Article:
Our community is experiencing success unlike anything we have ever seen before. However, it is up to us to continue these remarkable trends. This can only happen if we focus all of our efforts and energy on our students, teachers, and schools. When these important groups have access to the critical tools and resources they need to succeed, we all benefit. This comprehensive education plan is an important step that will guarantee Tennessee’s future success.

William Lamberth is the House Majority Leader for the 111th Tennessee General Assembly. He is also a member of the House Finance, House Government Operations, and House Calendar & Rules Committees, as well as the House Criminal Justice Subcommittee. Lamberth lives in Portland and represents Tennessee House District 44, which includes part of Sumner County.  

 

 

House Majority Leader William Lamberth Supports Governor Lee’s Comprehensive Education Plan

March 21, 2019

NASHVILLE, Tenn. – Today, members of House and Senate leadership including House Majority Leader William Lamberth (R-Portland) applauded Governor Bill Lee’s School Choice Agenda and comprehensive education plan as key initiatives advanced through House and Senate committees.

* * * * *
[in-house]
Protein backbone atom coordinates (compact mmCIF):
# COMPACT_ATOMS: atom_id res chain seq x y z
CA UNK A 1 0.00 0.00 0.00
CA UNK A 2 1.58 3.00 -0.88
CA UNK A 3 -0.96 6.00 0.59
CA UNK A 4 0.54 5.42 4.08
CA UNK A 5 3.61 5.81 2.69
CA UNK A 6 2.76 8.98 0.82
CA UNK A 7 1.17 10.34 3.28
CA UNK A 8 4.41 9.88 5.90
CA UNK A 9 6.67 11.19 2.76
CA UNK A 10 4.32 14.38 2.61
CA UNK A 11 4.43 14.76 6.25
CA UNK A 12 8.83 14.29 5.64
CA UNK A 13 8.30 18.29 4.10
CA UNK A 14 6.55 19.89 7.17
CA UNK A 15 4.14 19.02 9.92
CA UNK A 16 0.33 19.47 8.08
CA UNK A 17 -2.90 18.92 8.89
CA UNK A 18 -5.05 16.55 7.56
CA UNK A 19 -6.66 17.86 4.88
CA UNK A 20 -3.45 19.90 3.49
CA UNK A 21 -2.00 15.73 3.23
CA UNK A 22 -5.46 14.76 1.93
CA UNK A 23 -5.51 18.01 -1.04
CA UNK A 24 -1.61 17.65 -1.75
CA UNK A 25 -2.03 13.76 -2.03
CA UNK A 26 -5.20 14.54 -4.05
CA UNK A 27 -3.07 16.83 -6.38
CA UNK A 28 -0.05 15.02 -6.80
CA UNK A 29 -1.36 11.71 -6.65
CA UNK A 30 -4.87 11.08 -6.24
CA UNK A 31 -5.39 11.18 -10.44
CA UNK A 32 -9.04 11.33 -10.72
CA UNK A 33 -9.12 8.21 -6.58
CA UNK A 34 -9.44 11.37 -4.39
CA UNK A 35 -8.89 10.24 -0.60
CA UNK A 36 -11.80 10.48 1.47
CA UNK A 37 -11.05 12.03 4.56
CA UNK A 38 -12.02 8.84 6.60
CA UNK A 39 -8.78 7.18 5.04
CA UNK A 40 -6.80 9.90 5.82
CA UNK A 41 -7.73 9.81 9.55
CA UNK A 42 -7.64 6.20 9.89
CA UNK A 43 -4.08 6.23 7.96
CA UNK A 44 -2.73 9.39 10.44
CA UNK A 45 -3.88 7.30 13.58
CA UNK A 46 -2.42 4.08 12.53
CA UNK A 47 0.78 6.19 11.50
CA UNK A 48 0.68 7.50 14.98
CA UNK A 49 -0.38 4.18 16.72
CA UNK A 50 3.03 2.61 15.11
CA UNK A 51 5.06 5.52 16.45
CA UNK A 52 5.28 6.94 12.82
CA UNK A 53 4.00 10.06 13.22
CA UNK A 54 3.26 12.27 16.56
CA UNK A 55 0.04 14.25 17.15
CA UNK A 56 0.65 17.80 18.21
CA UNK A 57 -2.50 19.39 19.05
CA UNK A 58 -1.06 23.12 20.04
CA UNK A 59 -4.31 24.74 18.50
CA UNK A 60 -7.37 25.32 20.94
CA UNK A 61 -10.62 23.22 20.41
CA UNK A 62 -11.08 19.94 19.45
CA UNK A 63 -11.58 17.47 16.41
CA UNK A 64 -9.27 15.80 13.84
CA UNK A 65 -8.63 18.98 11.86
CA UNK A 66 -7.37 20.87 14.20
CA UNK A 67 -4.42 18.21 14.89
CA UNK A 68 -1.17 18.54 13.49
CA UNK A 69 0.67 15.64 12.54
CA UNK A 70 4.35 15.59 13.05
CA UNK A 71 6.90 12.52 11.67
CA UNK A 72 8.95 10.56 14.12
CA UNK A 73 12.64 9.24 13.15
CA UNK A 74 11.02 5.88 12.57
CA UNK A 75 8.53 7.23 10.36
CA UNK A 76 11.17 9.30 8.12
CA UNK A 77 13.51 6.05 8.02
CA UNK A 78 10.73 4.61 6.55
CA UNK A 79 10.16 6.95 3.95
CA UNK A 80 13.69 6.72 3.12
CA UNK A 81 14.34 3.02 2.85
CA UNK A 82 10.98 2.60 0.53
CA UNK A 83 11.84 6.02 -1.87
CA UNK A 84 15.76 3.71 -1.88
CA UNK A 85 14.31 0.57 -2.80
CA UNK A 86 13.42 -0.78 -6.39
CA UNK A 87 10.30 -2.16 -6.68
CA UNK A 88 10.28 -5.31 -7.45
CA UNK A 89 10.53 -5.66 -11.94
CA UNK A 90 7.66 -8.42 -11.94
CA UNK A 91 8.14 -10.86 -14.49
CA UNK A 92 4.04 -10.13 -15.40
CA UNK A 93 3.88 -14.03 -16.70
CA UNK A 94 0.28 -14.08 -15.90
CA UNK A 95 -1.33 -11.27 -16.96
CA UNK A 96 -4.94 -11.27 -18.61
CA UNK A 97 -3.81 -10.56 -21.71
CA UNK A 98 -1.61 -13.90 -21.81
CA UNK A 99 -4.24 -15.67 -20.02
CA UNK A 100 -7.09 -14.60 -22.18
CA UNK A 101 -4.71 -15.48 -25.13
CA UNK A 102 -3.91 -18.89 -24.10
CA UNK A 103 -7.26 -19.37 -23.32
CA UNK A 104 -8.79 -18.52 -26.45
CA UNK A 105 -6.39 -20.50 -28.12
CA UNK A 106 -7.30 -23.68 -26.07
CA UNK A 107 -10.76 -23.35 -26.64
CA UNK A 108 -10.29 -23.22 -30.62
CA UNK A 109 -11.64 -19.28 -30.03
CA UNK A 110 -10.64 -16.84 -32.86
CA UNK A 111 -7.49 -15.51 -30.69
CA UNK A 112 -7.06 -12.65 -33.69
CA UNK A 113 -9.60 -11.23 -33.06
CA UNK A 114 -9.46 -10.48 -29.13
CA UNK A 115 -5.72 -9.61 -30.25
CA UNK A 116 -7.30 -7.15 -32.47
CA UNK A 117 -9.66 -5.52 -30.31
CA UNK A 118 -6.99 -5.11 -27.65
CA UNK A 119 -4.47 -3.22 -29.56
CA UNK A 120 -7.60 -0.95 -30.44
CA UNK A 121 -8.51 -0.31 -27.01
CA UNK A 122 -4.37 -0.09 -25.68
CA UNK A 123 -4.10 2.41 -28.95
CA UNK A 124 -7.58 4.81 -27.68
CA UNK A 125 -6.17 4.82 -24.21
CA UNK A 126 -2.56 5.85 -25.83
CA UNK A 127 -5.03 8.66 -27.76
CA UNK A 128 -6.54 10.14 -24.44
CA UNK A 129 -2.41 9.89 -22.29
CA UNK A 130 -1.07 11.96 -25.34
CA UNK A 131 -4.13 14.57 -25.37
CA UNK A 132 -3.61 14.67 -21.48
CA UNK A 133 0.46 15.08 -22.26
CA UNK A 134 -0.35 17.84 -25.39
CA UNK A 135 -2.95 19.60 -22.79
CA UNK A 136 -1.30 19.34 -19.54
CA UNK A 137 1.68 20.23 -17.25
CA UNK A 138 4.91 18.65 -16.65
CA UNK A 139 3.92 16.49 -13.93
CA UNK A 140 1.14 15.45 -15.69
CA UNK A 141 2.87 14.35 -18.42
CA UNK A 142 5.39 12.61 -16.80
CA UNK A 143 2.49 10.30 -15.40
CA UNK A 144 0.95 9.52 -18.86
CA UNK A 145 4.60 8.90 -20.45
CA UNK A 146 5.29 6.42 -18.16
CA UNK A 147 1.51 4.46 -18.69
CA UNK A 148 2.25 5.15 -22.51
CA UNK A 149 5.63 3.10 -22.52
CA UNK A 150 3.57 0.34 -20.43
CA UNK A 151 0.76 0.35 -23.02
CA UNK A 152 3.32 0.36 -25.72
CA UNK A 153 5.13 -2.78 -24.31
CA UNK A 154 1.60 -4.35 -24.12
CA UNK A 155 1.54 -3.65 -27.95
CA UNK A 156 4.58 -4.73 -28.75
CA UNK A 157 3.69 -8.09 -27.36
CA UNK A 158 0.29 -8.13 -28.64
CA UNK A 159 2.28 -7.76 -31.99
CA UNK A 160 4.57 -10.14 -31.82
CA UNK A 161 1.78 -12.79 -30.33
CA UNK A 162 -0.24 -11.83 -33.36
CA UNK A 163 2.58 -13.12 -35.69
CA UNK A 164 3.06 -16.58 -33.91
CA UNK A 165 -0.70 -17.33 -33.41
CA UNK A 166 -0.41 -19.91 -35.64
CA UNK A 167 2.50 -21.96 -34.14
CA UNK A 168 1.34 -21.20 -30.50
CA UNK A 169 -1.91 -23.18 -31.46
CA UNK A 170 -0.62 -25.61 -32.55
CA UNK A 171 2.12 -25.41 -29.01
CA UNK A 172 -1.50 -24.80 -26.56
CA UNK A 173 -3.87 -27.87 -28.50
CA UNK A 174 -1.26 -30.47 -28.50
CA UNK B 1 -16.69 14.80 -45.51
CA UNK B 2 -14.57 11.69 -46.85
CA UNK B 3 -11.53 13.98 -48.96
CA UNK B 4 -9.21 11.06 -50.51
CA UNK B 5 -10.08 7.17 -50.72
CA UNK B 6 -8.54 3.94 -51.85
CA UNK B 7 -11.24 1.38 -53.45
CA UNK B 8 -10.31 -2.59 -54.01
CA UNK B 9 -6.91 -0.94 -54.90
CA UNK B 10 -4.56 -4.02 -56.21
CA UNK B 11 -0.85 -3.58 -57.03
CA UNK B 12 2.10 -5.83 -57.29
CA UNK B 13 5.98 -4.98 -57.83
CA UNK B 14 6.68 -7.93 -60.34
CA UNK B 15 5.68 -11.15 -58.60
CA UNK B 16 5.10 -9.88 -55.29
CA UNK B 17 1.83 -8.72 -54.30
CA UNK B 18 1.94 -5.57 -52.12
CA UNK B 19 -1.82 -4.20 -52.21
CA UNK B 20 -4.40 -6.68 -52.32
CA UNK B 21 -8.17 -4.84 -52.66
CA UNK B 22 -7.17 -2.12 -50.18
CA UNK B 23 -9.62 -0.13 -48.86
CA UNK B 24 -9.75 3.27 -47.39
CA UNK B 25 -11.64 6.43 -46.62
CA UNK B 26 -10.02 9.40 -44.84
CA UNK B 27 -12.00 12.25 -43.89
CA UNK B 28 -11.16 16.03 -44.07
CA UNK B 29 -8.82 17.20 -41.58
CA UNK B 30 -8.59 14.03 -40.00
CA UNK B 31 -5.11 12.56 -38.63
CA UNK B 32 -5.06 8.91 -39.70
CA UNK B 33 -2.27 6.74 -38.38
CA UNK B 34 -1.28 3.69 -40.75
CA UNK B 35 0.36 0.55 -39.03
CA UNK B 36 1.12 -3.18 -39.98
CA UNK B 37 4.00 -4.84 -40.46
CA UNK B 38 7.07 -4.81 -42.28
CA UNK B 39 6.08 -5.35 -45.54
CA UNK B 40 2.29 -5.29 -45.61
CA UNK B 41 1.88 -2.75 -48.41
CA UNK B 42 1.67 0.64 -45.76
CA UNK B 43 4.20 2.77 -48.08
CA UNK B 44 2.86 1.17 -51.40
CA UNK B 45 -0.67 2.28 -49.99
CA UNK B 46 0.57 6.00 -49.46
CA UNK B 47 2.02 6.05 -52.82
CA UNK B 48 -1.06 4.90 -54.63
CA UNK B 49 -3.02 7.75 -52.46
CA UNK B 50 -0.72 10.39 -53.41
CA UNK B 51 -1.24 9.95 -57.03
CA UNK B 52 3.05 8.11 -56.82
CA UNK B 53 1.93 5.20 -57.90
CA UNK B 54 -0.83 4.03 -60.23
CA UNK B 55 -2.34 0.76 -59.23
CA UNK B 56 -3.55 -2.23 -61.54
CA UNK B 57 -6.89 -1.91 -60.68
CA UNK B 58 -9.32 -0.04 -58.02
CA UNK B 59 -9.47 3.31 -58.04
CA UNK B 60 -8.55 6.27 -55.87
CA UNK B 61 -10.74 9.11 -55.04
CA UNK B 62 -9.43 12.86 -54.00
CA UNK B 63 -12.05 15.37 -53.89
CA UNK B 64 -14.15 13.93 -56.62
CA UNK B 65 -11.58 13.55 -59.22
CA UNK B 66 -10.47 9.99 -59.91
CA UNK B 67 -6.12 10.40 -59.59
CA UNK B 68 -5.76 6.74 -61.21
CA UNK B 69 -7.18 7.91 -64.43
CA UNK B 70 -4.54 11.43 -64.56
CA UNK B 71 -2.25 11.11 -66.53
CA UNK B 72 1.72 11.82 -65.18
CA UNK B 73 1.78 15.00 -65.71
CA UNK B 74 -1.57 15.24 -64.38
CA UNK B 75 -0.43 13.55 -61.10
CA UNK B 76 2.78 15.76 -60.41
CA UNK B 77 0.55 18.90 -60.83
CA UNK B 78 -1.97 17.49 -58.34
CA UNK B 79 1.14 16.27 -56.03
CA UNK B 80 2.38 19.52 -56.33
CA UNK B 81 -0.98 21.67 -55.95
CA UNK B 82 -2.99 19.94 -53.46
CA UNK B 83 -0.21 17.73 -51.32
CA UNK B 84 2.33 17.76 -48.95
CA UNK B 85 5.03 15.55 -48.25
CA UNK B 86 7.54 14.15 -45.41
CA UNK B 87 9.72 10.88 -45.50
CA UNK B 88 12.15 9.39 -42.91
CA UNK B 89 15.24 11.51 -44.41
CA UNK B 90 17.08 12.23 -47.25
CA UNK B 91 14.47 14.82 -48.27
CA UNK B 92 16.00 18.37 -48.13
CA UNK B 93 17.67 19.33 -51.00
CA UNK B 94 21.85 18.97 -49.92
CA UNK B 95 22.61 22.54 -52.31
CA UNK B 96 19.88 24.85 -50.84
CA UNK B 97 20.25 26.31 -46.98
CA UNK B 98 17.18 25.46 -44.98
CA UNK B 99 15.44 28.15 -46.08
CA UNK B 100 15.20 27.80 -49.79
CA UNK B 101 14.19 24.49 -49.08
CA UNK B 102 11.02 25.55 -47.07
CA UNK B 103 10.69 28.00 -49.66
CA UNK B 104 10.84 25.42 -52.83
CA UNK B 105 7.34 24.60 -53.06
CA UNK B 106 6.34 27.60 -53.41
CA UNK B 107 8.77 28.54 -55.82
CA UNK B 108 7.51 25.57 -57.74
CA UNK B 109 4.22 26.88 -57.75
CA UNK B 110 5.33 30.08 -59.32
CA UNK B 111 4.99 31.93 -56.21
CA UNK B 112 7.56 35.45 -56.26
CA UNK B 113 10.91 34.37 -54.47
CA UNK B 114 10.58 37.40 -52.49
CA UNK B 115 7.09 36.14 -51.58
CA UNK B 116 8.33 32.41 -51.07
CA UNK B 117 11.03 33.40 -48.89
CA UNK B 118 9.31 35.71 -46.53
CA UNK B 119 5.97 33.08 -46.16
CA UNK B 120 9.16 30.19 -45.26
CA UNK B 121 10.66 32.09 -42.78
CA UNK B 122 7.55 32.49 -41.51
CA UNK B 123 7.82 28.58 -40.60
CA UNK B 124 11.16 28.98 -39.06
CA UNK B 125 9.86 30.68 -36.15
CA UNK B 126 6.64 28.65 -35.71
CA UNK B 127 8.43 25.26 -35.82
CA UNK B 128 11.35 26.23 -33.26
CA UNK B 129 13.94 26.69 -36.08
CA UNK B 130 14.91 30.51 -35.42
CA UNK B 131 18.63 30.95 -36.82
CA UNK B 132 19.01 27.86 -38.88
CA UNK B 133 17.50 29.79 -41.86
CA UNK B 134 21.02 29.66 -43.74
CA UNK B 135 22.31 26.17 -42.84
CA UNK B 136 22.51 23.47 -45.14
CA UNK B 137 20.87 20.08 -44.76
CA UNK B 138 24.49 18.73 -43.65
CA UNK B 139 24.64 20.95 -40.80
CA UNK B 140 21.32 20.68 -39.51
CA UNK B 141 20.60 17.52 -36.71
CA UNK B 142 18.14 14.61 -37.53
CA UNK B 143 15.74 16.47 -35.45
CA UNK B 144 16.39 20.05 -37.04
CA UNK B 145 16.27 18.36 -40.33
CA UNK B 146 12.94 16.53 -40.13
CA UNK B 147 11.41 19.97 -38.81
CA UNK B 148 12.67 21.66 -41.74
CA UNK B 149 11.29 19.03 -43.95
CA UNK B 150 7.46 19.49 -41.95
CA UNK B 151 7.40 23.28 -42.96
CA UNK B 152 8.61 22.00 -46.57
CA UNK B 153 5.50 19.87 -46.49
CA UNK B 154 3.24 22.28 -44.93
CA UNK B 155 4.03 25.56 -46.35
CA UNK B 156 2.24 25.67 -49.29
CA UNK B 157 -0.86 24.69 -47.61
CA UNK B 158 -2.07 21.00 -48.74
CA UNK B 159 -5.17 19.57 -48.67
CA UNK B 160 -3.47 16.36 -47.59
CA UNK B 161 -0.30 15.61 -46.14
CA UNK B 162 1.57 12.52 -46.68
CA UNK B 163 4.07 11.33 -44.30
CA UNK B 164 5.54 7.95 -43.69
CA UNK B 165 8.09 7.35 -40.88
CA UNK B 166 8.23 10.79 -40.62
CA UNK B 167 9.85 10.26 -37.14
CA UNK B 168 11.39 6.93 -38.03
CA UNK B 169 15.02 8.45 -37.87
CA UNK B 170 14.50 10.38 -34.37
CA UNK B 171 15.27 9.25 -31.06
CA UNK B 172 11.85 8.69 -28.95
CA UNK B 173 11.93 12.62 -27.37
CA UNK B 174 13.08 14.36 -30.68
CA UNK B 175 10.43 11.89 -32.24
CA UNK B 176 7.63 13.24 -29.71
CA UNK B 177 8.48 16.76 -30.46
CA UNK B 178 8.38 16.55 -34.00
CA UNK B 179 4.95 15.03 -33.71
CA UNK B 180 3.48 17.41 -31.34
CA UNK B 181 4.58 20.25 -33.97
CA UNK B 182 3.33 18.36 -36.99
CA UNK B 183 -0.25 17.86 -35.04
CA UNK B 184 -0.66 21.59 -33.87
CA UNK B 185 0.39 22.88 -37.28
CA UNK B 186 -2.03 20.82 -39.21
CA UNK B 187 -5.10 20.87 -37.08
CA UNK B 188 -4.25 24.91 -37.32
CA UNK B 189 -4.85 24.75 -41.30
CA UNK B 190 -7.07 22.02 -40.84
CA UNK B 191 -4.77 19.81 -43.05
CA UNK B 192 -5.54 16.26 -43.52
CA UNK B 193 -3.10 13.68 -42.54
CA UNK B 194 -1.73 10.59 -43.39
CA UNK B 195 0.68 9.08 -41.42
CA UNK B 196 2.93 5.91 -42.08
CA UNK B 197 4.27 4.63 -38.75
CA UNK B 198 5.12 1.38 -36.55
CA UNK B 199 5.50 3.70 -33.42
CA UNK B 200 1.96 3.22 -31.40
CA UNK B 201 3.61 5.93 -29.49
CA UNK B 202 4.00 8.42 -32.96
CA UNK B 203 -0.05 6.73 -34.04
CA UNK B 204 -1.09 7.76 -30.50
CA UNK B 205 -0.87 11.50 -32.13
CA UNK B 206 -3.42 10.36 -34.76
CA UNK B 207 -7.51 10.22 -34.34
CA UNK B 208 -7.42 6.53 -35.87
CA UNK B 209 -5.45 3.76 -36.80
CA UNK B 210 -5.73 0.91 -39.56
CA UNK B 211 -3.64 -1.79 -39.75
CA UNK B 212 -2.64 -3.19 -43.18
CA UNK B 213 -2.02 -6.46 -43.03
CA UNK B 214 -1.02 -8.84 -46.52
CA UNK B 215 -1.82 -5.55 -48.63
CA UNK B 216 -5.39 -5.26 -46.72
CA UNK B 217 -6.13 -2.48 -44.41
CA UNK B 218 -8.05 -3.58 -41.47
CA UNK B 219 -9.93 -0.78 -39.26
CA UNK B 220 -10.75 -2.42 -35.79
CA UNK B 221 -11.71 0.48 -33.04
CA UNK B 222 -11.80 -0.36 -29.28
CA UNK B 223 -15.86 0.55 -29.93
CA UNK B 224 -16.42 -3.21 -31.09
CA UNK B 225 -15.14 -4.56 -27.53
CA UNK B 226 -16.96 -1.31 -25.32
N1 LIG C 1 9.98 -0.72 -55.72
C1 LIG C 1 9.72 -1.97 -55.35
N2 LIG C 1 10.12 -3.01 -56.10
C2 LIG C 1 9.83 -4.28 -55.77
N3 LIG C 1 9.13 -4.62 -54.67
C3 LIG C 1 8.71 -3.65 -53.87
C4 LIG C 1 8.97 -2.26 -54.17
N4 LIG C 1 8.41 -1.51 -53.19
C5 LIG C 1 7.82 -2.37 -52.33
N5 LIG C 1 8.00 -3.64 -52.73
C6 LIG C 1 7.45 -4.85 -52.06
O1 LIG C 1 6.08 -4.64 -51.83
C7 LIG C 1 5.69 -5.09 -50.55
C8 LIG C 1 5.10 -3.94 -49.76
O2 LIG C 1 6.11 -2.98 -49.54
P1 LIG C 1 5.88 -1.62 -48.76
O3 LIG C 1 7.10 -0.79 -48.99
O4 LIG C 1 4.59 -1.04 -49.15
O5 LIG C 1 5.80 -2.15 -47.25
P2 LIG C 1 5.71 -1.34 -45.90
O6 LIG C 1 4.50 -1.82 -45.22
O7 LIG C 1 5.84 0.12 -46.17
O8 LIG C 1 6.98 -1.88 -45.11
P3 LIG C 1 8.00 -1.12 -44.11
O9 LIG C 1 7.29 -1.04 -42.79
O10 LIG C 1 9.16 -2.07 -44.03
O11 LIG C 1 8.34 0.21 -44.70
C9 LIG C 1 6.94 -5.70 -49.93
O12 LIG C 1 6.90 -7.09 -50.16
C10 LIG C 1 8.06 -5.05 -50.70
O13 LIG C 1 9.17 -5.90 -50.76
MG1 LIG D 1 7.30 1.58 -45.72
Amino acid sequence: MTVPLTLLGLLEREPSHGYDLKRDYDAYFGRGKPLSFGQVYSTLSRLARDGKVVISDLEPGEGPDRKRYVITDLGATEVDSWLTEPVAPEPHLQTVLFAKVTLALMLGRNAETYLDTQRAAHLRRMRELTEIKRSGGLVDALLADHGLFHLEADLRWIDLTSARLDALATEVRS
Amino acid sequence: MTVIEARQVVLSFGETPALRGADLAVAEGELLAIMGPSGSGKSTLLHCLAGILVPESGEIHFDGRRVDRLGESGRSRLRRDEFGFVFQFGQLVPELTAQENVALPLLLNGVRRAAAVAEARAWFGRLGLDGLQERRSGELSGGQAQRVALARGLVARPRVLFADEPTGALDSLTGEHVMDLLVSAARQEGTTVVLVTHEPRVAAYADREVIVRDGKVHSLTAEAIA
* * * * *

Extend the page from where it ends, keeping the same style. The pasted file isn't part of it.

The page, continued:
These initiatives are designed to create new education opportunities through Education Savings Accounts and successful Charter Schools. They are part of a comprehensive plan to support the academic goals and dreams of our current and future leaders. As part of this plan, House Republicans will also increase school resources to support our educators, expand access to vocational and technical training, and make investments to secure our schools. Additionally, the proposed 2019-2020 Fiscal Year budget calls for over $175 million in new funding to directly benefit Tennessee education.